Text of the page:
Yes, it does.

What is our challenge, then, as reviewers? Pardon. The term”challenge,” implying a single hurdle to be cleared, is specious. There are many challenges to writing game reviews. That earlier article references some of them. Another is the question of loyalties. Yes, I as a gamer am grateful to Sony, Sega, Microsoft, whoever for sending us free stuff. At the same time, if we as a reviewing site are to have a shred of credibility, we have to at least call a spade a shovel, or maybe an entrenching tool. (Sorry the pics are replaced with explanation lines in the review body – if you see a lonely line of nonsense, that’s why.) It’s my belief that such can be done in a way that is not inherently disrespectful or unprofessional towards the creators of the product in question, a belief I think the linked review, somewhat unfortunately, is forced to illustrate.

Here’s the meat of the matter: I’m a gamer. It’s not all I do, it’s not even remotely the biggest thing in my life, but I do love to play games. When writing a review I’m going to assume that the reader loves games too; thus, inherently, we’re going to at least try to see what positives are there to be seen. The negatives do have to be addressed, and sometimes they’re really heartbreaking (a great example is my current assignment, Mass Effect). The real question, if it comes to it, is: if you like games, are you going to be able to have fun with this one? I’ll tip a bit of my hand here: Mass Effect has flaws, and some of them are very hard to forgive – but the game is immensely, intensely fun for the most part. Can that be said in a way that addresses the issues as challenges for a next edition, and (in this particular case) precedents not to set? Personally, I think it can.

The fingers are already pointing. I’m not blaming the victim here. Assuming Eidos’ response and Gamespot’s resultant decision are indeed what they are assumed to be, both are unforgivable (though especially the latter IMO). Thanks to the hardworking punter who nabbed Gerstmann’s later-pulled video review, I’ve been able to see it like everyone else, and frankly – it’s not that bad. I felt that some of the game’s more positive points were described, and that the overall experience was bluntly, and it would seem justly, described as subpar. One of the reasons this review may have been so painfully hard for Eidos to swallow is that, quite simply, it’s a video. It’s one thing to read dry text, no matter the overtones and connotations. Quite another to see and hear someone criticize your product in stereo and living color, with snippets of gameplay in the background illustrating the negative points. If a picture is worth a thousand words, a video might be perceived as being worth a thousand sales – or lost sales.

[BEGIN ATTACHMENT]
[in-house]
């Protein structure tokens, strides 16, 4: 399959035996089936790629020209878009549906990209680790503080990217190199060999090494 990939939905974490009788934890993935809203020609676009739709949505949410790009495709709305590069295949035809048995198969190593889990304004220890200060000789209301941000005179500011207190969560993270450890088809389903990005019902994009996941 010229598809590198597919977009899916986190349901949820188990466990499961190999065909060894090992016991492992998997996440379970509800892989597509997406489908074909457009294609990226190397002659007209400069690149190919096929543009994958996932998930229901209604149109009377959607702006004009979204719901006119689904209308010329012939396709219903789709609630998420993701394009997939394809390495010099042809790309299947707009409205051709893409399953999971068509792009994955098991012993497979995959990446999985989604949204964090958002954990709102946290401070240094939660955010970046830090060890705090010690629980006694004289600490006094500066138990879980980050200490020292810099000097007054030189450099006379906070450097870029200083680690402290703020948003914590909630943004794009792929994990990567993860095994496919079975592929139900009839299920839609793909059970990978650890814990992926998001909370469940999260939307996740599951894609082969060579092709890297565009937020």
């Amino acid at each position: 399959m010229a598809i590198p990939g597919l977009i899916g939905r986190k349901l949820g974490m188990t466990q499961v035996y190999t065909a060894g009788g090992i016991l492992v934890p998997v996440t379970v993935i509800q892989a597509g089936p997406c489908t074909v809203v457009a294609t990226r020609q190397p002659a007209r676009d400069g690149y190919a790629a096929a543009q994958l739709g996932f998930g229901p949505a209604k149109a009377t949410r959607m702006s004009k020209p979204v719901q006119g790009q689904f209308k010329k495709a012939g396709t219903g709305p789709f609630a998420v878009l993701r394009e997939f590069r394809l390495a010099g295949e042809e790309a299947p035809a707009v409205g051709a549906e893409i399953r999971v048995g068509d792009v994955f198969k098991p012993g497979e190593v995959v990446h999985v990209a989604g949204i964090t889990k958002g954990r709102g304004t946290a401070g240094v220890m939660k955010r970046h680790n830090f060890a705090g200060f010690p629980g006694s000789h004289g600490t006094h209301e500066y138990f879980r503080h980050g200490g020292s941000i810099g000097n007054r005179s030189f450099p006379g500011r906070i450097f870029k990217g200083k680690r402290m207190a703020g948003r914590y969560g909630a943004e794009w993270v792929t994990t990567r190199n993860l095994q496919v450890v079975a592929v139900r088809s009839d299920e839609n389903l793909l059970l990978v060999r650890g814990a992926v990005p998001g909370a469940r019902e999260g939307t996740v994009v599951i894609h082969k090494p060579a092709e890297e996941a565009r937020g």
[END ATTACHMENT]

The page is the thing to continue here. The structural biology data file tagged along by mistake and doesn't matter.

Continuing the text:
At the end of the day, this is one of the reasons I really like the fact that TBB doesn’t issue numerical scores to reviewed games. For reasons I’ve already gone on too long to discuss in detail here, I think they’re a crock (the scores, not the games). Even though that lack of a hard number will forever keep this site from the hallowed URLs of Metacritic and the like, if you read one of our reviews, you’re reading something that someone crafted to give you a verbalized experience of the actual product – not an arbitrarily designated label that is in some inexplicable way designed to absolutely represent its summative value. And also, at the end of the day, you really do somewhat have to trust us. I think I can safely say we all really do like to play games, but that doesn’t mean we’re going to slap “YOU’RE WINNER!” on a pile of trash. What we will do is call the bad things bad and the good things good, and try to present our negatives in a way that invites the creator of the product to better their work next time out. And if you shouldn’t buy the game, we’re going to tell you that you shouldn’t buy the game.

Is that journalistic integrity? Probably not. I think the entire concept is illusory. It implies an objectivity that I don’t personally believe anyone can truly obtain. What it is, is the closest thing to honesty that we as human beings can manage (unfortunately, being human does immediately go rather far in the opposite direction – but that’s a problem for another day). Not to put words in the mouths of my colleagues, but I think I can safely say that we all give a crap about what we do. That’s not by any means a guarantee of perfection or ironclad impartiality. It’s an affirmation that if we wouldn’t want a game in our library, we’ll let you know you don’t want it in yours.

EDITED FOR THE CHEAP SEATS: From consultation with a couple of independent sources, apparently I missed my intended tone with this article. People, I am a didactic old fart, and I do like to talk; but in this case the embellishments were both an object lesson and a self-referential pun. Lesson: if one of us is going to do this much Thesaurus-diving just to write an article about writing reviews, how hard will we work to make the reviews worthwhile? Pun: well, it should be fairly obvious, but… yeah, this level of linguistic shenanigans did come shamefully easy for me.